If you often find yourself fumbling for the execution policy command to allow unsigned scripts on new servers, you may want to apply this setting centrally via a Group Policy Object (GPO). The Set-ExecutionPolicy command will allow you to pass the policy values for PowerShell's operation level. For scripts you write yourself, in most situations, administrators choose the Unrestricted option. Figure A shows this being queried and the command to configure PowerShell's operation level. Figure A
Click the image to enlarge.The Group Policy configuration in Windows Server 2008 (and Windows Server 2003) allows a GPO to be set to configure the PowerShell operation level centrally. Within Group Policy, navigate to Computer Configuration | Administrative Templates | Windows Components | Windows PowerShell and configure the Turn On Script Execution setting (Figure B). Figure B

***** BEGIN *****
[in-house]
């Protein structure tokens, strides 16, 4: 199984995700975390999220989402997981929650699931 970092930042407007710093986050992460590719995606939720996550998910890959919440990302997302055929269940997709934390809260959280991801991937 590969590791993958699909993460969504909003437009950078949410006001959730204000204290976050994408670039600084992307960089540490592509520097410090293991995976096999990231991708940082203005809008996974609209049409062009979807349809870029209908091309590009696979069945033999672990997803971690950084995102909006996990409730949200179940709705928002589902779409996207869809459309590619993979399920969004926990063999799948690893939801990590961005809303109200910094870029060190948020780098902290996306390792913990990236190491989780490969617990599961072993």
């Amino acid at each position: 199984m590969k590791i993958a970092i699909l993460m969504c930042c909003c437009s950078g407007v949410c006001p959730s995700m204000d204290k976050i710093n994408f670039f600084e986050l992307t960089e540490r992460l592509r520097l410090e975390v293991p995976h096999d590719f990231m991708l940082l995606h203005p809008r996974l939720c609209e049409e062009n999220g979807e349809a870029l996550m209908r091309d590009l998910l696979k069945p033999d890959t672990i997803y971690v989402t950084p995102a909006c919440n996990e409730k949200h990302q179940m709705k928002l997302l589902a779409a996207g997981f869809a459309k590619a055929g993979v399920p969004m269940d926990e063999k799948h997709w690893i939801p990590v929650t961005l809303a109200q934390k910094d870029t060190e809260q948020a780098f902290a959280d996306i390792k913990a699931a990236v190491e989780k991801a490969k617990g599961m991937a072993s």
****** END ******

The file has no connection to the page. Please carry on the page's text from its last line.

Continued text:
Click the image to enlarge.There are a number of considerations for this type of configuration around script security. The best practice will depend on the security policy of the systems involved. Applying the setting that enables PowerShell scripts to a GPO that corresponds to relevant systems is a practice that would fit most situations. For the security context, the Disabled option will prevent PowerShell scripts from being run and enforced via a GPO. If the GPO is set, the computer accounts do not have the ability to change their local execution policy. Figure C shows this behavior, even run as a Domain Administrator. Figure C
Click the image to enlarge.
How do you manage PowerShell execution policies centrally? Share your strategies and safeguards in the discussion.
Rick Vanover is a software strategy specialist for Veeam Software, based in Columbus, Ohio. Rick has years of IT experience and focuses on virtualization, Windows-based server administration, and system hardware.